Following the oil cleanser with a low-pH foaming cleanser ensures that you’re rinsing away any residue so that your pits are totally fresh and clean. Plus, the low pH of the foaming cleanser helps to make your pits a more acidic environment, which keeps body odor at bay.
3. Try going hair-free.
If you don’t typically shave or epilate, I recommend testing it out! Hair follicles can trap a lot of stuff that bacteria like to feed on, and this can make the odor problem worse.
4. Don’t fall for the “if it’s burning, it’s working!” line.
A lot of natural deodorants will say that redness, rashes, or burning sensations are common and normal for new users.
If something you try makes your pits red, itchy, or broken out, this is not “detox” or “normal.” It’s a bad reaction, and you shouldn’t try to push through or wait it out.
If something makes your pits red, itchy, or broken out, this is not “detox” or “normal.” It’s a bad reaction.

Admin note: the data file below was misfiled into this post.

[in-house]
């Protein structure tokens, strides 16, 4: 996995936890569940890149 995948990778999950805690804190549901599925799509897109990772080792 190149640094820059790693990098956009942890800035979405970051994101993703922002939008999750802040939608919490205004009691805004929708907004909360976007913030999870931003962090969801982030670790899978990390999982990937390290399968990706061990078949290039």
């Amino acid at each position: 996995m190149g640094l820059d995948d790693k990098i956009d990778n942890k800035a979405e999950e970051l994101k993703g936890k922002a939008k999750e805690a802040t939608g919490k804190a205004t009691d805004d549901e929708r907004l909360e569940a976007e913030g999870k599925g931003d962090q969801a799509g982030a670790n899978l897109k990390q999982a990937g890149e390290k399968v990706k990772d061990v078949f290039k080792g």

There are tons of different natural deodorants on the market, and I’m going to cover the various active ingredients they use in my next post. If one doesn’t work, try another! I had to go through a few before I found the right one.
5. Be patient.
You’re going to sweat a lot at first. And you’re probably going to struggle with smelling worse than usual for a little while. (I used a lot of baby wipes, rubbing alcohol, and Gold Bond powder during this transition.)
I can’t say how long it will take for your sweat production to normalize, but stick with it! I promise it will get better.
Antiperspirant 101, Done
That’s a wrap for part one of my series on switching up your deodorant game. Next up, I’ll be breaking down the different actives that natural deos use to help with odor and wetness, so stay tuned!
In the meantime, do you have any questions or stories of your own? Commiserate with me in the comments!